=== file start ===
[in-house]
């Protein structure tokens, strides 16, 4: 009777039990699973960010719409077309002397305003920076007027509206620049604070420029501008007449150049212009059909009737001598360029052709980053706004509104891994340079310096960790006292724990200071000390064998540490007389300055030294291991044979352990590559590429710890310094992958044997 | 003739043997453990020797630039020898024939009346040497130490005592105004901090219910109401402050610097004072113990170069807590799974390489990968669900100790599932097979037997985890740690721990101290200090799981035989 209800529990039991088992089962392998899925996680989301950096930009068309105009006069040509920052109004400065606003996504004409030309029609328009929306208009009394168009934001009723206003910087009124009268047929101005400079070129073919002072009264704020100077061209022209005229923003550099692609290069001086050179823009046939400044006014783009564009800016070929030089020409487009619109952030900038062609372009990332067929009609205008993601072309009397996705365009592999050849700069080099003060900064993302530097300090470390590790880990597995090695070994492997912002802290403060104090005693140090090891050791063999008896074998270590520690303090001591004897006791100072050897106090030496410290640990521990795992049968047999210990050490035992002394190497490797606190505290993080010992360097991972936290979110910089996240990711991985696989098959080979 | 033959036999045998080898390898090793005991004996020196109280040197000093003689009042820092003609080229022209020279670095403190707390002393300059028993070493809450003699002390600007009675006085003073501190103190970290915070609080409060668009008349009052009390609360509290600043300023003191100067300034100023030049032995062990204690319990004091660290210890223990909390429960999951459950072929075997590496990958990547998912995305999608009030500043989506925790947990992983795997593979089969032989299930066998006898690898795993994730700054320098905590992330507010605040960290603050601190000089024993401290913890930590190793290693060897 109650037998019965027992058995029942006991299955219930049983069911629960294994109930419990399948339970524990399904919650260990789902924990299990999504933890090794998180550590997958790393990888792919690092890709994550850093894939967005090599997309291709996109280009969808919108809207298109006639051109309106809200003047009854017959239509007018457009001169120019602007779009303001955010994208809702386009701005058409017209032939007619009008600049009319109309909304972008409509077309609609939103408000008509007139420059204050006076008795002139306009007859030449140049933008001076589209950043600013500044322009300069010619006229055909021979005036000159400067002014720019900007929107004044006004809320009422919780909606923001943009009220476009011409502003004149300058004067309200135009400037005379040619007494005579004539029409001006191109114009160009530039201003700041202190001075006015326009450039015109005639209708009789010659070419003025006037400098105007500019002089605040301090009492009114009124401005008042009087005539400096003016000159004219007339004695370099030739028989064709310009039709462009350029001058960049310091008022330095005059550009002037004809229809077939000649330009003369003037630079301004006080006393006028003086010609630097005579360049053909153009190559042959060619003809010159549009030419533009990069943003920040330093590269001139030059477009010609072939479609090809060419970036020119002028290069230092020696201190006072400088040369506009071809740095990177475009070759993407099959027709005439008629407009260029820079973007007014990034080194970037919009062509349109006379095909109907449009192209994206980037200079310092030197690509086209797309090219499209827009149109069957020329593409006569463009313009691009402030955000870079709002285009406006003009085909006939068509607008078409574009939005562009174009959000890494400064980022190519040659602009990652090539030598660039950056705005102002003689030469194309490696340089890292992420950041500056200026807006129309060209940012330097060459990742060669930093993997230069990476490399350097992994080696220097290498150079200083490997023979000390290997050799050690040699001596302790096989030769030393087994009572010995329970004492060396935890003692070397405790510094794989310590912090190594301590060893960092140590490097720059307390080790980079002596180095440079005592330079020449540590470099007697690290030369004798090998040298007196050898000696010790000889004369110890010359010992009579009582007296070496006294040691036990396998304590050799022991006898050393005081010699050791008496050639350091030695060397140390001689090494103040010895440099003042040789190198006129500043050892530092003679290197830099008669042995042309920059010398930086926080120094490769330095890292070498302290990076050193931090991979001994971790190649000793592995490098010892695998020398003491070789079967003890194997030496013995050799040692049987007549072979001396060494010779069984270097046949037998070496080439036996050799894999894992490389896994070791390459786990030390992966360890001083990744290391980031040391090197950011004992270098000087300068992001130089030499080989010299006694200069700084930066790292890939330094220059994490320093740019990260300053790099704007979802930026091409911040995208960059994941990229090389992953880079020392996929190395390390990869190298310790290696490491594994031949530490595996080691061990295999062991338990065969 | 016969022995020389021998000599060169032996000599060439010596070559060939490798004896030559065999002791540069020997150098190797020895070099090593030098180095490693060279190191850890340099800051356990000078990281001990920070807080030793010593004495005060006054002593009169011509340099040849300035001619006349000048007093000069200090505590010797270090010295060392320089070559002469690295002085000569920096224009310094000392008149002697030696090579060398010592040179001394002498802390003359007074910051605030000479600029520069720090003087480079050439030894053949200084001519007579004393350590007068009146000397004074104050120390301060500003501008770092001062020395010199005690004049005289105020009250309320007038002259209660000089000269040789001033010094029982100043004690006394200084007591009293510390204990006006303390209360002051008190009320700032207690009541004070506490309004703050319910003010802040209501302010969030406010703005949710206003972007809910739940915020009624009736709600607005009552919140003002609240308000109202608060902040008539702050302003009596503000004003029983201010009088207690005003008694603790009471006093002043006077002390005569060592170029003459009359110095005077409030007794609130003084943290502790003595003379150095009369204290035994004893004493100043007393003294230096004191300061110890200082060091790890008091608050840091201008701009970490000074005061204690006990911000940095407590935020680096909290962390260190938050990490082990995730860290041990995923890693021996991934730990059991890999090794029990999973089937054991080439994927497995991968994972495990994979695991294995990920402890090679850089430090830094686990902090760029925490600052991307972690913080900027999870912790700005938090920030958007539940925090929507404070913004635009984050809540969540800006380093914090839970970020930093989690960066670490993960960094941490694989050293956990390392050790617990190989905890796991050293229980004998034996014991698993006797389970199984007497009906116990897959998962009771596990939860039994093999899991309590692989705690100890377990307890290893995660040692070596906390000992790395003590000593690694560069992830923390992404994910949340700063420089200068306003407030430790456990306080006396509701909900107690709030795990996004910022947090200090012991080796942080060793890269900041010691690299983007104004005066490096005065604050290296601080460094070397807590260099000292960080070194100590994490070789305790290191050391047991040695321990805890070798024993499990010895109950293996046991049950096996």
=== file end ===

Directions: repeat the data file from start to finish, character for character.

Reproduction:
[in-house]
């Protein structure tokens, strides 16, 4: 009777039990699973960010719409077309002397305003920076007027509206620049604070420029501008007449150049212009059909009737001598360029052709980053706004509104891994340079310096960790006292724990200071000390064998540490007389300055030294291991044979352990590559590429710890310094992958044997 | 003739043997453990020797630039020898024939009346040497130490005592105004901090219910109401402050610097004072113990170069807590799974390489990968669900100790599932097979037997985890740690721990101290200090799981035989 209800529990039991088992089962392998899925996680989301950096930009068309105009006069040509920052109004400065606003996504004409030309029609328009929306208009009394168009934001009723206003910087009124009268047929101005400079070129073919002072009264704020100077061209022209005229923003550099692609290069001086050179823009046939400044006014783009564009800016070929030089020409487009619109952030900038062609372009990332067929009609205008993601072309009397996705365009592999050849700069080099003060900064993302530097300090470390590790880990597995090695070994492997912002802290403060104090005693140090090891050791063999008896074998270590520690303090001591004897006791100072050897106090030496410290640990521990795992049968047999210990050490035992002394190497490797606190505290993080010992360097991972936290979110910089996240990711991985696989098959080979 | 033959036999045998080898390898090793005991004996020196109280040197000093003689009042820092003609080229022209020279670095403190707390002393300059028993070493809450003699002390600007009675006085003073501190103190970290915070609080409060668009008349009052009390609360509290600043300023003191100067300034100023030049032995062990204690319990004091660290210890223990909390429960999951459950072929075997590496990958990547998912995305999608009030500043989506925790947990992983795997593979089969032989299930066998006898690898795993994730700054320098905590992330507010605040960290603050601190000089024993401290913890930590190793290693060897 109650037998019965027992058995029942006991299955219930049983069911629960294994109930419990399948339970524990399904919650260990789902924990299990999504933890090794998180550590997958790393990888792919690092890709994550850093894939967005090599997309291709996109280009969808919108809207298109006639051109309106809200003047009854017959239509007018457009001169120019602007779009303001955010994208809702386009701005058409017209032939007619009008600049009319109309909304972008409509077309609609939103408000008509007139420059204050006076008795002139306009007859030449140049933008001076589209950043600013500044322009300069010619006229055909021979005036000159400067002014720019900007929107004044006004809320009422919780909606923001943009009220476009011409502003004149300058004067309200135009400037005379040619007494005579004539029409001006191109114009160009530039201003700041202190001075006015326009450039015109005639209708009789010659070419003025006037400098105007500019002089605040301090009492009114009124401005008042009087005539400096003016000159004219007339004695370099030739028989064709310009039709462009350029001058960049310091008022330095005059550009002037004809229809077939000649330009003369003037630079301004006080006393006028003086010609630097005579360049053909153009190559042959060619003809010159549009030419533009990069943003920040330093590269001139030059477009010609072939479609090809060419970036020119002028290069230092020696201190006072400088040369506009071809740095990177475009070759993407099959027709005439008629407009260029820079973007007014990034080194970037919009062509349109006379095909109907449009192209994206980037200079310092030197690509086209797309090219499209827009149109069957020329593409006569463009313009691009402030955000870079709002285009406006003009085909006939068509607008078409574009939005562009174009959000890494400064980022190519040659602009990652090539030598660039950056705005102002003689030469194309490696340089890292992420950041500056200026807006129309060209940012330097060459990742060669930093993997230069990476490399350097992994080696220097290498150079200083490997023979000390290997050799050690040699001596302790096989030769030393087994009572010995329970004492060396935890003692070397405790510094794989310590912090190594301590060893960092140590490097720059307390080790980079002596180095440079005592330079020449540590470099007697690290030369004798090998040298007196050898000696010790000889004369110890010359010992009579009582007296070496006294040691036990396998304590050799022991006898050393005081010699050791008496050639350091030695060397140390001689090494103040010895440099003042040789190198006129500043050892530092003679290197830099008669042995042309920059010398930086926080120094490769330095890292070498302290990076050193931090991979001994971790190649000793592995490098010892695998020398003491070789079967003890194997030496013995050799040692049987007549072979001396060494010779069984270097046949037998070496080439036996050799894999894992490389896994070791390459786990030390992966360890001083990744290391980031040391090197950011004992270098000087300068992001130089030499080989010299006694200069700084930066790292890939330094220059994490320093740019990260300053790099704007979802930026091409911040995208960059994941990229090389992953880079020392996929190395390390990869190298310790290696490491594994031949530490595996080691061990295999062991338990065969 | 016969022995020389021998000599060169032996000599060439010596070559060939490798004896030559065999002791540069020997150098190797020895070099090593030098180095490693060279190191850890340099800051356990000078990281001990920070807080030793010593004495005060006054002593009169011509340099040849300035001619006349000048007093000069200090505590010797270090010295060392320089070559002469690295002085000569920096224009310094000392008149002697030696090579060398010592040179001394002498802390003359007074910051605030000479600029520069720090003087480079050439030894053949200084001519007579004393350590007068009146000397004074104050120390301060500003501008770092001062020395010199005690004049005289105020009250309320007038002259209660000089000269040789001033010094029982100043004690006394200084007591009293510390204990006006303390209360002051008190009320700032207690009541004070506490309004703050319910003010802040209501302010969030406010703005949710206003972007809910739940915020009624009736709600607005009552919140003002609240308000109202608060902040008539702050302003009596503000004003029983201010009088207690005003008694603790009471006093002043006077002390005569060592170029003459009359110095005077409030007794609130003084943290502790003595003379150095009369204290035994004893004493100043007393003294230096004191300061110890200082060091790890008091608050840091201008701009970490000074005061204690006990911000940095407590935020680096909290962390260190938050990490082990995730860290041990995923890693021996991934730990059991890999090794029990999973089937054991080439994927497995991968994972495990994979695991294995990920402890090679850089430090830094686990902090760029925490600052991307972690913080900027999870912790700005938090920030958007539940925090929507404070913004635009984050809540969540800006380093914090839970970020930093989690960066670490993960960094941490694989050293956990390392050790617990190989905890796991050293229980004998034996014991698993006797389970199984007497009906116990897959998962009771596990939860039994093999899991309590692989705690100890377990307890290893995660040692070596906390000992790395003590000593690694560069992830923390992404994910949340700063420089200068306003407030430790456990306080006396509701909900107690709030795990996004910022947090200090012991080796942080060793890269900041010691690299983007104004005066490096005065604050290296601080460094070397807590260099000292960080070194100590994490070789305790290191050391047991040695321990805890070798024993499990010895109950293996046991049950096996």